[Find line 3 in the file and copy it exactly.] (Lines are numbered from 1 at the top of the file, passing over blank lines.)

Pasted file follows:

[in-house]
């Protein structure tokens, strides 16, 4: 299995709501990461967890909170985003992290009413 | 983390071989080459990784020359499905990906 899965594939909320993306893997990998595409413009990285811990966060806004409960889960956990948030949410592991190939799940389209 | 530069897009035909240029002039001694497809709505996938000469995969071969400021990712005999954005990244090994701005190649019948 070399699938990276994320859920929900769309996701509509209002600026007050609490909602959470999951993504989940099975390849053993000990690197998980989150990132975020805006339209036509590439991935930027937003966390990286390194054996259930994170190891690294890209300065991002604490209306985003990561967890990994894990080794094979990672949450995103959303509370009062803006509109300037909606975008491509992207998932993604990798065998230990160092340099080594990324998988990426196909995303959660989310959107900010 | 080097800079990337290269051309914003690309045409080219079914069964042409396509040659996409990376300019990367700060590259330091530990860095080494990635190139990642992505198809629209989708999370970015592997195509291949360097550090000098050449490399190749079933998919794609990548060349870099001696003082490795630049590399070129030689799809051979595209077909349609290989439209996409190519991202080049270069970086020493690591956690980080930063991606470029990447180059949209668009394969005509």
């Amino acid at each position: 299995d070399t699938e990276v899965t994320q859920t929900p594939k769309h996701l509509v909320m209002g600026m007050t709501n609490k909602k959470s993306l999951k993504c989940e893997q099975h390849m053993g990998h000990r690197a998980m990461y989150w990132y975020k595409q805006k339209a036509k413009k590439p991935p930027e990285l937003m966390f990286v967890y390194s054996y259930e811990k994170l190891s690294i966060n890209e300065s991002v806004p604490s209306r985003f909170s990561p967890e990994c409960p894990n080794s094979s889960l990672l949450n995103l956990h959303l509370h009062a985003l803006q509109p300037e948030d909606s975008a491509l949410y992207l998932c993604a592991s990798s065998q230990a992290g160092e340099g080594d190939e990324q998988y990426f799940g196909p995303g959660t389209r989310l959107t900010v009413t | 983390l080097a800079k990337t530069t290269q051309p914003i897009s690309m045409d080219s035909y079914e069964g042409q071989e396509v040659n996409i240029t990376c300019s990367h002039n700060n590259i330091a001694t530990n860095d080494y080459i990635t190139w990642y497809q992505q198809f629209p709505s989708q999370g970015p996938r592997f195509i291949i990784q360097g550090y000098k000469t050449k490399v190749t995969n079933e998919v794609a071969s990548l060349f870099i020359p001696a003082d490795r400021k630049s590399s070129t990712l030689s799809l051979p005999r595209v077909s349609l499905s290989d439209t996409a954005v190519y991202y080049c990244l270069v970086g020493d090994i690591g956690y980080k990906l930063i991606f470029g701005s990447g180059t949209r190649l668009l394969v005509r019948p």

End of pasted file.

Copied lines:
């Amino acid at each position: 299995d070399t699938e990276v899965t994320q859920t929900p594939k769309h996701l509509v909320m209002g600026m007050t709501n609490k909602k959470s993306l999951k993504c989940e893997q099975h390849m053993g990998h000990r690197a998980m990461y989150w990132y975020k595409q805006k339209a036509k413009k590439p991935p930027e990285l937003m966390f990286v967890y390194s054996y259930e811990k994170l190891s690294i966060n890209e300065s991002v806004p604490s209306r985003f909170s990561p967890e990994c409960p894990n080794s094979s889960l990672l949450n995103l956990h959303l509370h009062a985003l803006q509109p300037e948030d909606s975008a491509l949410y992207l998932c993604a592991s990798s065998q230990a992290g160092e340099g080594d190939e990324q998988y990426f799940g196909p995303g959660t389209r989310l959107t900010v009413t | 983390l080097a800079k990337t530069t290269q051309p914003i897009s690309m045409d080219s035909y079914e069964g042409q071989e396509v040659n996409i240029t990376c300019s990367h002039n700060n590259i330091a001694t530990n860095d080494y080459i990635t190139w990642y497809q992505q198809f629209p709505s989708q999370g970015p996938r592997f195509i291949i990784q360097g550090y000098k000469t050449k490399v190749t995969n079933e998919v794609a071969s990548l060349f870099i020359p001696a003082d490795r400021k630049s590399s070129t990712l030689s799809l051979p005999r595209v077909s349609l499905s290989d439209t996409a954005v190519y991202y080049c990244l270069v970086g020493d090994i690591g956690y980080k990906l930063i991606f470029g701005s990447g180059t949209r190649l668009l394969v005509r019948p």